“I basically had three heroes,” Rinaldi added, noting former Los Angeles Dodgers Sandy Koufax and Tommy Davis. “I don’t use that term often. Wes was kind of like a hero.”

Bialosuknia, born June 8, 1945, played three varsity sports at Roosevelt, including basketball for coach Gerry Marquardt, before graduating in 1963, having earned a full scholarship to play basketball at UConn.

“He was the fastest guy making a cut on the court that I ever saw,” said John Flanagan, who covered Bialosuknia’s games at Roosevelt and UConn for the Poughkeepsie Journal. “I don’t care who was guarding him, how big or how fast they were — one or two fakes and Wes was gone.”

In addition to a three-year collegiate career that ended with a 56-18 record and a 23.6 points-per-game average — the school’s all-time best — the 6-foot-2, 185-pound guard became UConn’s first Academic All-American in 1967. Bialosuknia averaged 28.0 points his senior season, which stands as a program record, and broke 21 of the school’s records in all during his time in Storrs, Conn.

“He was a good guy,” said Hank Bialosuknia, Wes’ cousin and a Salt Point resident. “Not only was he a good athlete, he did extremely well in school.”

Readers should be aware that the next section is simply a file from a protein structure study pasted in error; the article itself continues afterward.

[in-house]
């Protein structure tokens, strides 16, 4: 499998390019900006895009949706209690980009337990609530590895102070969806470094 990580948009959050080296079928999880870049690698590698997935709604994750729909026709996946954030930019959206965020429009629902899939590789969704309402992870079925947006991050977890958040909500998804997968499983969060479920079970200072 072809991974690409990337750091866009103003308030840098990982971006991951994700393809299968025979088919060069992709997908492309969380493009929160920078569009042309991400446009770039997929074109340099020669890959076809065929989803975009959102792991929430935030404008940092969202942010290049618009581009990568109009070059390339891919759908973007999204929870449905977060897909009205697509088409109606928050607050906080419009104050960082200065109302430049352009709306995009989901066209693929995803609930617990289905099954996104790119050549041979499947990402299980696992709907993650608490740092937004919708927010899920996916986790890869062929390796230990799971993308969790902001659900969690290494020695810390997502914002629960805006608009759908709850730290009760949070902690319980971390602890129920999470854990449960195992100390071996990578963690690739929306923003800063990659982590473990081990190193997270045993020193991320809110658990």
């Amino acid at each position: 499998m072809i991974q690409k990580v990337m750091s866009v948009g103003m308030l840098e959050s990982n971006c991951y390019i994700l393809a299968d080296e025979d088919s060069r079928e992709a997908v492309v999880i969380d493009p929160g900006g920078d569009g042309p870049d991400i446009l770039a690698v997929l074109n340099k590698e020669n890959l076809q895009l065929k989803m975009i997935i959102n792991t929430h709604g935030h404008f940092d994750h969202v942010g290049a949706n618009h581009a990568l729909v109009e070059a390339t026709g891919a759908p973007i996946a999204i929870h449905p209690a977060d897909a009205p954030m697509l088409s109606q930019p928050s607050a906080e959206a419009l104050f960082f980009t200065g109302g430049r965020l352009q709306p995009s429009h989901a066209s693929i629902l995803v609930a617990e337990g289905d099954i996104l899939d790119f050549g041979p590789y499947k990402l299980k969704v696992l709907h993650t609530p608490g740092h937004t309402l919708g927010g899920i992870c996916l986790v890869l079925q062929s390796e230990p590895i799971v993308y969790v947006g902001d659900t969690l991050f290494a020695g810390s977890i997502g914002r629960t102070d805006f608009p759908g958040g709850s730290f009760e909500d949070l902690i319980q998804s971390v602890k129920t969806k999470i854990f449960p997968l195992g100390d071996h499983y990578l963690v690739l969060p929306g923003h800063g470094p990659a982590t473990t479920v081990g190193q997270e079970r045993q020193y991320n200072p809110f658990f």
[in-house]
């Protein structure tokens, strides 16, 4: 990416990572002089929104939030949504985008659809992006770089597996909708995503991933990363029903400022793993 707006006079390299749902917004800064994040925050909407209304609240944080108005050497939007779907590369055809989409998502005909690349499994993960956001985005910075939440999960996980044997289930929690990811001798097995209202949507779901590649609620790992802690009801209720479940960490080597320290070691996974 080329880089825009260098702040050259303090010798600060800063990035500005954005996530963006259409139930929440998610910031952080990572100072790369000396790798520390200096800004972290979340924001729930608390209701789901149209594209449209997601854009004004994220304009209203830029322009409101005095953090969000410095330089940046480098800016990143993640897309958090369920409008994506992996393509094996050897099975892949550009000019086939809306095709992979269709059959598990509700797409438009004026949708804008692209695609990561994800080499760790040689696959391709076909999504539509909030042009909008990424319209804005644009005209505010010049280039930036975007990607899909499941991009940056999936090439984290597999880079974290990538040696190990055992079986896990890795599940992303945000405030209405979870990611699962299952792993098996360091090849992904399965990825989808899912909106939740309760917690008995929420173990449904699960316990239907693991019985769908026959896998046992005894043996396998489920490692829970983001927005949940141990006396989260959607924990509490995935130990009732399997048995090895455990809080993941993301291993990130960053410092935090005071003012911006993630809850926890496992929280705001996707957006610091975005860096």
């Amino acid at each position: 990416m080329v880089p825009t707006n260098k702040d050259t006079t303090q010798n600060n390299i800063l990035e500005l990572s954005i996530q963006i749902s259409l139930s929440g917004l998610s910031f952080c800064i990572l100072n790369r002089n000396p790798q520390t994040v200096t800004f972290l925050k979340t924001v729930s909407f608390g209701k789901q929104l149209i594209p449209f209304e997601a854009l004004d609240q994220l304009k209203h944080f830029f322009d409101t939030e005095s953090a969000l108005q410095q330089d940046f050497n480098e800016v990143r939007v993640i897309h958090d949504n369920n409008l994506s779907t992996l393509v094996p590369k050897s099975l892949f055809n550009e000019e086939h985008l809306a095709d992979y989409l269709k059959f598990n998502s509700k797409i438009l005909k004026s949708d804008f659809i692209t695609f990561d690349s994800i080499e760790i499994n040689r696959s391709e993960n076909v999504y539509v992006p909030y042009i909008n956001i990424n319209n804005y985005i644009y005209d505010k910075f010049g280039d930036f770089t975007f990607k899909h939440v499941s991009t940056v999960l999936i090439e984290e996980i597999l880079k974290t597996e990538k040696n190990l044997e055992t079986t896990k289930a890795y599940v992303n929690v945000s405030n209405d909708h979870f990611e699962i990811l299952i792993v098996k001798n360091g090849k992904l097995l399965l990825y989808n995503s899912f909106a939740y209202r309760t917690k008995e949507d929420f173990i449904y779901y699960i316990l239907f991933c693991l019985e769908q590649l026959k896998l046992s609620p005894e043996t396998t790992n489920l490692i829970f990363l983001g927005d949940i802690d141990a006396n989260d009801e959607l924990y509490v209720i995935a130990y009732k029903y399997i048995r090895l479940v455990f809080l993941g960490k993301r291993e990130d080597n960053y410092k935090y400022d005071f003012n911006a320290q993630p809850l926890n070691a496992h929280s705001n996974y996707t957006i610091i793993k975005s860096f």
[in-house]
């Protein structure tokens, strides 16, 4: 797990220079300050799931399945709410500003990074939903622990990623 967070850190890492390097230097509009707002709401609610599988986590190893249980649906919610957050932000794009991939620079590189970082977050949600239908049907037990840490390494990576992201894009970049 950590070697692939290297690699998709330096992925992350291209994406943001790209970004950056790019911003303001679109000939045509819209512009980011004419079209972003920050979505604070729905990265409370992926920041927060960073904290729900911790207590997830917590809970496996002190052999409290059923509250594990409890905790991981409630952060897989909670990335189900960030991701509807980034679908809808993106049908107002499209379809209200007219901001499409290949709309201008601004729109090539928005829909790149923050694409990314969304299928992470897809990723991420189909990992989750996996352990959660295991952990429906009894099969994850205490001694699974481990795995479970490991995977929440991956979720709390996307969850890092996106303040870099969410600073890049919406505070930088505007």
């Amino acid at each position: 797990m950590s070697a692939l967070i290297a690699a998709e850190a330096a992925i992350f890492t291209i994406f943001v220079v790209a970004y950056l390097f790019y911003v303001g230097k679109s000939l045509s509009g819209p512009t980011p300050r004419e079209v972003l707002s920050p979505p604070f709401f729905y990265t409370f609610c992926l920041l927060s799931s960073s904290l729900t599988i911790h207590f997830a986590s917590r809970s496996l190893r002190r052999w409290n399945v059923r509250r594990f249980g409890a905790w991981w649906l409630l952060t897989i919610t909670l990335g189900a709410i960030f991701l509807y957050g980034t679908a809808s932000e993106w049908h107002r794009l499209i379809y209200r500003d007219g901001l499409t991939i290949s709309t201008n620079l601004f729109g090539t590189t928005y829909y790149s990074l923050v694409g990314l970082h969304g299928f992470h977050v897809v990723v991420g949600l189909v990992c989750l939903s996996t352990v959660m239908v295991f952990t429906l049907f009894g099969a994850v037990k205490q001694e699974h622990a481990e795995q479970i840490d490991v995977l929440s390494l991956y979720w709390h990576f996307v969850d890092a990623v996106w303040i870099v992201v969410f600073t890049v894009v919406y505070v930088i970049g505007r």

Despite being drafted 37th overall in the 1967 NBA draft by the St. Louis Hawks, Bialosuknia joined the Oakland Oaks of the ABA, which was in its inaugural season. According to Journal archives, commitments to the National Guard eliminated the chance of playing in Europe, and Bialosuknia said he turned away from the Hawks because he wasn’t fond of the management.

As part of his contract, which was for $55,000 over three years, Bialosuknia received a yellow Jaguar XKE convertible. He played one season, averaging 8.7 points in 70 games.

“Off the court, I didn’t know him that well,” said Rinaldi, who now lives in Pennsylvania. “I can remember one time on a Saturday he drove me down to the city. … Somehow, I’m in the car with him, and he had a yellow Jaguar. That would be something that I’ll always remember.

“This is a guy that, he was it. He was bigger than life.”

Bialosuknia settled in Bristol, Conn., after his season with the Oaks and became a reporter for the Hartford Times. He developed a love for camping, hiking and other outdoor activities, according to his obituary. He also became a coach for several youth leagues in the area.

Bialosuknia was a member of UConn Basketball’s All-Century Team, as picked in 2001, and he, Rinaldi and Kohls were all inducted into the Roosevelt Hall of Fame on the same night around a decade ago.

“It was really neat to have that,” said Kohls, who now resides in Florida. “He was a big influence to any kid who played basketball at Roosevelt High School in the 1960s.

“When I got that call (Friday) morning about Wes dying, it was like a part of me died.”